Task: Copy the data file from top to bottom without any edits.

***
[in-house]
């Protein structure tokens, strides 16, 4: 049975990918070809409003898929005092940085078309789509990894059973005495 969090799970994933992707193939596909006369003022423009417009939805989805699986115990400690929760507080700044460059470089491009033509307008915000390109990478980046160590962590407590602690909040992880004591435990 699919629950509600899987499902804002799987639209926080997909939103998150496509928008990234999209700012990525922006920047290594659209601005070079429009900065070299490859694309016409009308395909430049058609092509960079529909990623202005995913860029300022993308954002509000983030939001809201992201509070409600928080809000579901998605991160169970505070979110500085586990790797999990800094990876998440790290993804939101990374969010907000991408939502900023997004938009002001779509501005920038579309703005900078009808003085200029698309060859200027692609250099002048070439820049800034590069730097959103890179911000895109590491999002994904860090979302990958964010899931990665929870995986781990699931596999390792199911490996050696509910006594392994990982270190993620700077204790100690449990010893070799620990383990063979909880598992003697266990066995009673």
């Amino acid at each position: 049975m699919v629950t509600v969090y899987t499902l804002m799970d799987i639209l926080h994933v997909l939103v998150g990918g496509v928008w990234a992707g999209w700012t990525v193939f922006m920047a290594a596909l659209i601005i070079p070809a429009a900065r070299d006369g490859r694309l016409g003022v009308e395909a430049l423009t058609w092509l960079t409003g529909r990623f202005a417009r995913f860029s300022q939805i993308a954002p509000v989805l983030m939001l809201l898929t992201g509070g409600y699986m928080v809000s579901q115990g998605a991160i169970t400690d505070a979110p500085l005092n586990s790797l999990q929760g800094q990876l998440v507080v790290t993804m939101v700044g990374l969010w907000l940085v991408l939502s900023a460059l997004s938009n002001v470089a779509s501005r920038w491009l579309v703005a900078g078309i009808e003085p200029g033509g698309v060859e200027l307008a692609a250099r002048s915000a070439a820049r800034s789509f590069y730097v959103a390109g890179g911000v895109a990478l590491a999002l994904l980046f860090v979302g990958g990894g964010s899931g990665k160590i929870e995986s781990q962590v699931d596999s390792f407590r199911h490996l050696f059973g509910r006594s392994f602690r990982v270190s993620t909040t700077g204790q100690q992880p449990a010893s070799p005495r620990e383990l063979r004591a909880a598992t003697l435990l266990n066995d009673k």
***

[in-house]
């Protein structure tokens, strides 16, 4: 049975990918070809409003898929005092940085078309789509990894059973005495 969090799970994933992707193939596909006369003022423009417009939805989805699986115990400690929760507080700044460059470089491009033509307008915000390109990478980046160590962590407590602690909040992880004591435990 699919629950509600899987499902804002799987639209926080997909939103998150496509928008990234999209700012990525922006920047290594659209601005070079429009900065070299490859694309016409009308395909430049058609092509960079529909990623202005995913860029300022993308954002509000983030939001809201992201509070409600928080809000579901998605991160169970505070979110500085586990790797999990800094990876998440790290993804939101990374969010907000991408939502900023997004938009002001779509501005920038579309703005900078009808003085200029698309060859200027692609250099002048070439820049800034590069730097959103890179911000895109590491999002994904860090979302990958964010899931990665929870995986781990699931596999390792199911490996050696509910006594392994990982270190993620700077204790100690449990010893070799620990383990063979909880598992003697266990066995009673």
């Amino acid at each position: 049975m699919v629950t509600v969090y899987t499902l804002m799970d799987i639209l926080h994933v997909l939103v998150g990918g496509v928008w990234a992707g999209w700012t990525v193939f922006m920047a290594a596909l659209i601005i070079p070809a429009a900065r070299d006369g490859r694309l016409g003022v009308e395909a430049l423009t058609w092509l960079t409003g529909r990623f202005a417009r995913f860029s300022q939805i993308a954002p509000v989805l983030m939001l809201l898929t992201g509070g409600y699986m928080v809000s579901q115990g998605a991160i169970t400690d505070a979110p500085l005092n586990s790797l999990q929760g800094q990876l998440v507080v790290t993804m939101v700044g990374l969010w907000l940085v991408l939502s900023a460059l997004s938009n002001v470089a779509s501005r920038w491009l579309v703005a900078g078309i009808e003085p200029g033509g698309v060859e200027l307008a692609a250099r002048s915000a070439a820049r800034s789509f590069y730097v959103a390109g890179g911000v895109a990478l590491a999002l994904l980046f860090v979302g990958g990894g964010s899931g990665k160590i929870e995986s781990q962590v699931d596999s390792f407590r199911h490996l050696f059973g509910r006594s392994f602690r990982v270190s993620t909040t700077g204790q100690q992880p449990a010893s070799p005495r620990e383990l063979r004591a909880a598992t003697l435990l266990n066995d009673k």